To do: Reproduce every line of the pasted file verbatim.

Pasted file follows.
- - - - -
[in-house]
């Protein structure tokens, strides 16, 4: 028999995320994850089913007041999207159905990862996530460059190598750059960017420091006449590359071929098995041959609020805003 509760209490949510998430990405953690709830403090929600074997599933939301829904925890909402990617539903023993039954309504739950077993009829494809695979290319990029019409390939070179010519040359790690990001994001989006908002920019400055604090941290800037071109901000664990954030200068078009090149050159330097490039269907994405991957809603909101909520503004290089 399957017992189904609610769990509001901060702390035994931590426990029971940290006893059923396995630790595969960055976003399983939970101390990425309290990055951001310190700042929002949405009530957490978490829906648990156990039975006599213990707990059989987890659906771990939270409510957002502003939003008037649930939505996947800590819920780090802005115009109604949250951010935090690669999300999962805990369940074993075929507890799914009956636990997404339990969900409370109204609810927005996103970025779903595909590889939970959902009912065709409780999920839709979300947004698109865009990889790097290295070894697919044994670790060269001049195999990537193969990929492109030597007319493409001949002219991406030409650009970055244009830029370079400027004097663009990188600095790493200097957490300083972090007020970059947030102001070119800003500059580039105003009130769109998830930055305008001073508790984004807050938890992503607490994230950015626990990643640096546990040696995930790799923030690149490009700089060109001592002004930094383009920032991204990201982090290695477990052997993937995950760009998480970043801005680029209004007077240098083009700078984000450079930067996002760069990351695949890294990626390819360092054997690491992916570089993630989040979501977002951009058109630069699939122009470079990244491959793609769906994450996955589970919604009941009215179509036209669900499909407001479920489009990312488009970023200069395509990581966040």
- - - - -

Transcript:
[in-house]
């Protein structure tokens, strides 16, 4: 028999995320994850089913007041999207159905990862996530460059190598750059960017420091006449590359071929098995041959609020805003 509760209490949510998430990405953690709830403090929600074997599933939301829904925890909402990617539903023993039954309504739950077993009829494809695979290319990029019409390939070179010519040359790690990001994001989006908002920019400055604090941290800037071109901000664990954030200068078009090149050159330097490039269907994405991957809603909101909520503004290089 399957017992189904609610769990509001901060702390035994931590426990029971940290006893059923396995630790595969960055976003399983939970101390990425309290990055951001310190700042929002949405009530957490978490829906648990156990039975006599213990707990059989987890659906771990939270409510957002502003939003008037649930939505996947800590819920780090802005115009109604949250951010935090690669999300999962805990369940074993075929507890799914009956636990997404339990969900409370109204609810927005996103970025779903595909590889939970959902009912065709409780999920839709979300947004698109865009990889790097290295070894697919044994670790060269001049195999990537193969990929492109030597007319493409001949002219991406030409650009970055244009830029370079400027004097663009990188600095790493200097957490300083972090007020970059947030102001070119800003500059580039105003009130769109998830930055305008001073508790984004807050938890992503607490994230950015626990990643640096546990040696995930790799923030690149490009700089060109001592002004930094383009920032991204990201982090290695477990052997993937995950760009998480970043801005680029209004007077240098083009700078984000450079930067996002760069990351695949890294990626390819360092054997690491992916570089993630989040979501977002951009058109630069699939122009470079990244491959793609769906994450996955589970919604009941009215179509036209669900499909407001479920489009990312488009970023200069395509990581966040």